Luttrell Barn hosts first winter tea since renovation | CraigDailyPress.com

Luttrell Barn hosts first winter tea since renovation

Eleanor C. Hasenbeck

CRAIG — Tea for 84? A recent winter tea party at the Luttrell Barn Cultural Center featured hor d'oeuvres, old-fashioned costumes and most importantly, about 160 cups of hot black tea, enough to serve 84 people.

The event was a fundraiser to continue renovations to the recently saved Luttrell Barn. This year was the first time the annual tea party was held in the barn. Last year's tea was at the Clarion Inn.

Funds raised by ticket sales to the tea will begin to pay for repairs to the barn, including weatherizing windows and a closet, installing heat in the loft and putting in a lift to allow people with disabilities to access the second floor.

Katie's Costumes provided props for photos and several Victorian era costumes for servers and partygoers to wear. The women of the Luttrell Barn Cultural Center Foundation board floated around the room in long skirts, pouring tea and making sure no one was in need of more pinwheels, tea cookies or cucumber canapés.

Maria Landa brought her twin daughters to the party to celebrate a "girls day out." More importantly, she said she wanted to support restoring the barn, because she has a lot of memories in the old building. She plans to host a party for her 25th  wedding anniversary in the barn, and her children have celebrated birthdays, baptisms and graduations at the Luttrell Barn.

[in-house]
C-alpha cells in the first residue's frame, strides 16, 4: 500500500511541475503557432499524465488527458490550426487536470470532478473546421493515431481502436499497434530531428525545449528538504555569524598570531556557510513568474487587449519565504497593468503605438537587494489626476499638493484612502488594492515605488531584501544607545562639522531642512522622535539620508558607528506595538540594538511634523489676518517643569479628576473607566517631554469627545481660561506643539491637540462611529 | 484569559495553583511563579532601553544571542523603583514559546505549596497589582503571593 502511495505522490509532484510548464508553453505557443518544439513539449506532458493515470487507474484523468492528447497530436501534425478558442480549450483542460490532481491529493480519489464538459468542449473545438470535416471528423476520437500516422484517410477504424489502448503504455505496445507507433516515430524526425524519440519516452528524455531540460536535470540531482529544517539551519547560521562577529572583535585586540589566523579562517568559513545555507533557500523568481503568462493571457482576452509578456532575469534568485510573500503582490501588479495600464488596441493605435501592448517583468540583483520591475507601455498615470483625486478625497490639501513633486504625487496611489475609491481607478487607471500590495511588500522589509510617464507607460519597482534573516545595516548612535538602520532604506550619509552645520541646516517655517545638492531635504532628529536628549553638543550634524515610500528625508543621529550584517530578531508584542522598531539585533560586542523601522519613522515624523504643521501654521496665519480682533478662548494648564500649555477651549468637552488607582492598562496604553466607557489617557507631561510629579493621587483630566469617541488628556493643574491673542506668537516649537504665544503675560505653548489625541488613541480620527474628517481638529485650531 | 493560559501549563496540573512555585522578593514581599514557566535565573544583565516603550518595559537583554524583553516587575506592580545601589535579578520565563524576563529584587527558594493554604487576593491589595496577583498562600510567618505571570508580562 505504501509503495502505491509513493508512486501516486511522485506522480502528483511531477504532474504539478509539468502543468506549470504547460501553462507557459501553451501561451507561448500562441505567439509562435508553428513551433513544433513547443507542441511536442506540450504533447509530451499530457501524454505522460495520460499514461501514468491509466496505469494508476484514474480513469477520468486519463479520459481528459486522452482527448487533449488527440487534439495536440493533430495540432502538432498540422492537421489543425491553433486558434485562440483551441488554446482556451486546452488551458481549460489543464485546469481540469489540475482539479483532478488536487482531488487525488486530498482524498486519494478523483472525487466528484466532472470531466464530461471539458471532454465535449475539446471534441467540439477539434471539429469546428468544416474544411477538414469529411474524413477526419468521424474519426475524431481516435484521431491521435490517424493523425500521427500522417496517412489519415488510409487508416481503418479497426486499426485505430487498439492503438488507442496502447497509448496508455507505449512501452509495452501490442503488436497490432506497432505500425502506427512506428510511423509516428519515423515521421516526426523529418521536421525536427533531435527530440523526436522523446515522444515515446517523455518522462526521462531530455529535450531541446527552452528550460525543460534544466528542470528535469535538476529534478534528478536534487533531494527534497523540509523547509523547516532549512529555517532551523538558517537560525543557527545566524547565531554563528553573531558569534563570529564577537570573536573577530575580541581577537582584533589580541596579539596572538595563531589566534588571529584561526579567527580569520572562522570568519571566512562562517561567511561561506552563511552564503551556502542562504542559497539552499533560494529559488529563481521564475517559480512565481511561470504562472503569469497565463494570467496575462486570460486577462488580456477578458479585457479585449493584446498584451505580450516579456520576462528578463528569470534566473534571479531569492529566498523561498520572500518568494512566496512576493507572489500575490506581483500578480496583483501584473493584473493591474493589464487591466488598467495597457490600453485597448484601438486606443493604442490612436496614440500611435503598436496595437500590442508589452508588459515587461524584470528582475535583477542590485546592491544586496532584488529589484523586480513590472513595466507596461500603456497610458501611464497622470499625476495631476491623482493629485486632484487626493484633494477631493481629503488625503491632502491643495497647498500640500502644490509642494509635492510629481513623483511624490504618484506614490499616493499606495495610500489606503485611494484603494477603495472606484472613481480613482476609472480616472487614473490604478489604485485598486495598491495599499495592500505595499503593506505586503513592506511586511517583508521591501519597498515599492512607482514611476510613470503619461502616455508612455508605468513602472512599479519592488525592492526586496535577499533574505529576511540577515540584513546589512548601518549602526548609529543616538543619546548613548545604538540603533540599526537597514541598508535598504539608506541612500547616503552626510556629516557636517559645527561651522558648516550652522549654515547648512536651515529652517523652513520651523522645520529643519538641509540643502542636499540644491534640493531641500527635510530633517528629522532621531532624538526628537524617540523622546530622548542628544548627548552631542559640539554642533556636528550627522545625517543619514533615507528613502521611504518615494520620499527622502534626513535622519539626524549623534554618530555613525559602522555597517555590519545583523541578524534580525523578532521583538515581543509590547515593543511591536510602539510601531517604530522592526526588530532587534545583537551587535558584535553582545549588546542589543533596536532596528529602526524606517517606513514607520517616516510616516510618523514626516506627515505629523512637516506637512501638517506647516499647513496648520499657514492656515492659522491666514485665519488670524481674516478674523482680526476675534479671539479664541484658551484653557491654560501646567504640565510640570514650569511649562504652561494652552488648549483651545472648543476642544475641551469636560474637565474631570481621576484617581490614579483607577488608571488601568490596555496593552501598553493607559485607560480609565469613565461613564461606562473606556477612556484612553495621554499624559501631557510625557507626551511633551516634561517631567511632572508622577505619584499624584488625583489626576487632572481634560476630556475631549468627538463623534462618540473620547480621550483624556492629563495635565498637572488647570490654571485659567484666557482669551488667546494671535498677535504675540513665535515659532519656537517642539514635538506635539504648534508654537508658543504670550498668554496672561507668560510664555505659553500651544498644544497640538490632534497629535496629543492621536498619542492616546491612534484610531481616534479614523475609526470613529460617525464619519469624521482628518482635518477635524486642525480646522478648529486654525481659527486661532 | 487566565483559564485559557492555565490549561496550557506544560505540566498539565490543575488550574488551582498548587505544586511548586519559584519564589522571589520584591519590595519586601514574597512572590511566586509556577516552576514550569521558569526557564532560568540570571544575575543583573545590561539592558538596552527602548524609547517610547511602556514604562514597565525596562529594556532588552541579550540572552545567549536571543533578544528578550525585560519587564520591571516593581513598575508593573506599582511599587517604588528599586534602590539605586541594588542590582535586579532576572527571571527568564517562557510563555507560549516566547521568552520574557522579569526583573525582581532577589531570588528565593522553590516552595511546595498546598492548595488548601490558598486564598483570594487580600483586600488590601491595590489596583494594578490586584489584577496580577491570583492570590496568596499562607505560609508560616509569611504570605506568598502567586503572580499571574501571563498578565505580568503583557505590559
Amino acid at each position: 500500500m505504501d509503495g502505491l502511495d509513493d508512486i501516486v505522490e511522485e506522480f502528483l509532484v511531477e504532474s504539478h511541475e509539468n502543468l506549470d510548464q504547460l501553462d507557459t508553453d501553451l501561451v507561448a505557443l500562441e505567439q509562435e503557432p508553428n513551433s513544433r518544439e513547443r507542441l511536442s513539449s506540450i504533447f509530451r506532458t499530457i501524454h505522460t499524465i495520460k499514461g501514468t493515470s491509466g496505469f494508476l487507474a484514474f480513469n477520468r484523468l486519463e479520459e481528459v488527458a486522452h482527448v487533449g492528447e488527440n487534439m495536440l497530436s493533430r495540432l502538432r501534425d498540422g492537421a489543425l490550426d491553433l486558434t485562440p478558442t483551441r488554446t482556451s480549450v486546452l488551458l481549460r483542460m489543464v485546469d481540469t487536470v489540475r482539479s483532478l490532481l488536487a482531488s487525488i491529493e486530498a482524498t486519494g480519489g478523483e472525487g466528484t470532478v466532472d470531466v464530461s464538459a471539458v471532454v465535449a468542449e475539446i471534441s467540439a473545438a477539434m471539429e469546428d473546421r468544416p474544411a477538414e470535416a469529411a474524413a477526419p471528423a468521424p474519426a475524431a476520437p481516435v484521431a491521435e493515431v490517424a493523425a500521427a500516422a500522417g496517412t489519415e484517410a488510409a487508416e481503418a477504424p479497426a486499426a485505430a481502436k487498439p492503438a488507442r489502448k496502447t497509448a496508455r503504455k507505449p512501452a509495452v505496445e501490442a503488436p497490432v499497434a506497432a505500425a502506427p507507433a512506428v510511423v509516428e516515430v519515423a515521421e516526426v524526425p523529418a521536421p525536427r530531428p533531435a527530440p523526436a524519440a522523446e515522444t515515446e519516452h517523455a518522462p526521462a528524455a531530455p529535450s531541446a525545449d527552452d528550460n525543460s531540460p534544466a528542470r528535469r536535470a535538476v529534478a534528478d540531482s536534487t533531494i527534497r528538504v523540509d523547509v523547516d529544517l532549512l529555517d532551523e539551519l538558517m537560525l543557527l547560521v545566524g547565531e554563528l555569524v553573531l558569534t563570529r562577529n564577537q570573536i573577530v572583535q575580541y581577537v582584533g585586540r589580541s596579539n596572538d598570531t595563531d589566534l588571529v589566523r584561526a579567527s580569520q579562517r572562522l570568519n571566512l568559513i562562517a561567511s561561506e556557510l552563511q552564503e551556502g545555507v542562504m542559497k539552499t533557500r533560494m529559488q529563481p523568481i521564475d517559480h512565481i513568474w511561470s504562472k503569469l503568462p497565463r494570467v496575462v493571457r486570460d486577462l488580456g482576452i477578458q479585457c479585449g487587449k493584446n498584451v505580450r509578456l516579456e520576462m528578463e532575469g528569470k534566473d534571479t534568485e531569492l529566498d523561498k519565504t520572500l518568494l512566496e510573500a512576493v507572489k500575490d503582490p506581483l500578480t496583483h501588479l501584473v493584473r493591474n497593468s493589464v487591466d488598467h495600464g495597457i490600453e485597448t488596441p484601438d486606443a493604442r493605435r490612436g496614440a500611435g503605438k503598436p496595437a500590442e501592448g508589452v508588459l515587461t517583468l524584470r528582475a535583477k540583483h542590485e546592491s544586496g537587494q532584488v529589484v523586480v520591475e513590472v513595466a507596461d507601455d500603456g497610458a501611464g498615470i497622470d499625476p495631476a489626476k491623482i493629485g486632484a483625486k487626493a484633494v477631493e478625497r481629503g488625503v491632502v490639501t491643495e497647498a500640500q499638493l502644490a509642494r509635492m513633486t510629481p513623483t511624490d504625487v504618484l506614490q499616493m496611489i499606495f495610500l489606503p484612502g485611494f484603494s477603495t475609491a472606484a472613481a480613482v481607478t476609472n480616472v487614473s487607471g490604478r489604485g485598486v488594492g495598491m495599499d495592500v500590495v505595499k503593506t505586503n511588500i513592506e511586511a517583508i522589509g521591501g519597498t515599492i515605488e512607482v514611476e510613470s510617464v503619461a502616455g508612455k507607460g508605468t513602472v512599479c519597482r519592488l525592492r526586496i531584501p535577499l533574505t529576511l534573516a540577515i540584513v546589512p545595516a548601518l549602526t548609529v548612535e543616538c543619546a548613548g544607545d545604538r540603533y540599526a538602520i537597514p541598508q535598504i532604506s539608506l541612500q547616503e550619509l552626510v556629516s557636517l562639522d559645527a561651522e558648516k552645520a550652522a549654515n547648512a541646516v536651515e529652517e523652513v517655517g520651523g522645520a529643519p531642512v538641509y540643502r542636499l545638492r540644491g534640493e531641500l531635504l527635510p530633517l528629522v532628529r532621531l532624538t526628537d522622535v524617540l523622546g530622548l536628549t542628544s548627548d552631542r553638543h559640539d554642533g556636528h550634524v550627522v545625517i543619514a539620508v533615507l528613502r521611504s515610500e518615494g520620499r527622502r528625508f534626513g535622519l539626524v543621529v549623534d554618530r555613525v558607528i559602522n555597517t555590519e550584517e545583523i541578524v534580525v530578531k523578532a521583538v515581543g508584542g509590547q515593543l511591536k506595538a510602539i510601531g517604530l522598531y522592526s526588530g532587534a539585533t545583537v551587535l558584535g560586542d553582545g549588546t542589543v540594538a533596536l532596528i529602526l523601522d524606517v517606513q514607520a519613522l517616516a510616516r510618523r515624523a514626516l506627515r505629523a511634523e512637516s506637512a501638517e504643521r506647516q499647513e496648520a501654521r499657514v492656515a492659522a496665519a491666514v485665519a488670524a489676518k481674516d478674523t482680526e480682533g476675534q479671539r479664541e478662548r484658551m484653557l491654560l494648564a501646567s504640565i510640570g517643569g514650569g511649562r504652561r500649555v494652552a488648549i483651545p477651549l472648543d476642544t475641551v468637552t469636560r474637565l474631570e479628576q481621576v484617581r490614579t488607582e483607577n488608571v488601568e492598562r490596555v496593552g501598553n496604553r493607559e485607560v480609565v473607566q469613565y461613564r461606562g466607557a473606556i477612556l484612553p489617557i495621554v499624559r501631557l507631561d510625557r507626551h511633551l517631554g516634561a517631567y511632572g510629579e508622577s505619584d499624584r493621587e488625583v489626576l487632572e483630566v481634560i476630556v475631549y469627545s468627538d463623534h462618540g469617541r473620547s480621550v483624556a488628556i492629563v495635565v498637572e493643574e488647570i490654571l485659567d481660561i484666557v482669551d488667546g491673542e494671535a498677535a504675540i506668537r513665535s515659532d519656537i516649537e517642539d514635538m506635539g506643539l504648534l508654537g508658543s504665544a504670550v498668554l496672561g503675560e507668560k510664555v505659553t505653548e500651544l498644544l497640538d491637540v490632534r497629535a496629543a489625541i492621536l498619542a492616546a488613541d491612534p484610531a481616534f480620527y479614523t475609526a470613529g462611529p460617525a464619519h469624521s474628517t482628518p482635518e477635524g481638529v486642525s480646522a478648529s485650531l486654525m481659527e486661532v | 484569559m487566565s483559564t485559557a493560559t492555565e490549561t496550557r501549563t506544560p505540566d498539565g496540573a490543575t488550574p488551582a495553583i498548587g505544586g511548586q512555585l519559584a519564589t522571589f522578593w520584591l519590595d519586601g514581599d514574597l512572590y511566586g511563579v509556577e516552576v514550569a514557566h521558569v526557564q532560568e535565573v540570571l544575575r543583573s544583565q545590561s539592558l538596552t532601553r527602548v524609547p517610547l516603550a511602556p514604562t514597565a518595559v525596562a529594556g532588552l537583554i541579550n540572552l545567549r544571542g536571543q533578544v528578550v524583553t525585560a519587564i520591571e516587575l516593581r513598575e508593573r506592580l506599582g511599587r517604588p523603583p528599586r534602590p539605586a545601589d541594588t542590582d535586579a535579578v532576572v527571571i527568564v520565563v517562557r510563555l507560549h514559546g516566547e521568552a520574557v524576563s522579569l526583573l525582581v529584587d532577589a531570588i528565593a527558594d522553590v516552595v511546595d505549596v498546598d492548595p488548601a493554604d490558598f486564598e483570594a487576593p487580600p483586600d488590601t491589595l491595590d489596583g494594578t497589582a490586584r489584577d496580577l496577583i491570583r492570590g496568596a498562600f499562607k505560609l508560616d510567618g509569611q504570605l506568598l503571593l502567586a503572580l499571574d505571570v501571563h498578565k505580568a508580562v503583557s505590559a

Bill Rippy and his wife, Anna, attended tea parties and weddings at the barn when the it was first from its original location to its current location, near the Moffat County Fairgrounds. Rippy said he used to know the "old man Luttrell." He had a suggestion for the event.

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"When I was stationed in England, we had tea parties, and in the afternoon, it was tea and rum. They’re not giving me rum here! They’ve got a lot of catching up to do in throwing a tea party," Rippy quipped.

Craig Mayor John Ponikvar said the event's success proves the barn's worth to the community.

"It's just great that we had the people who had the vision to take this barn and renovate it to be able to host events like this," Ponikvar said

"We thank the public for supporting us," said John Allen, president of the Luttrell Barn Cultural Center Foundation. "The public has been very helpful, and any more support would be really appreciated."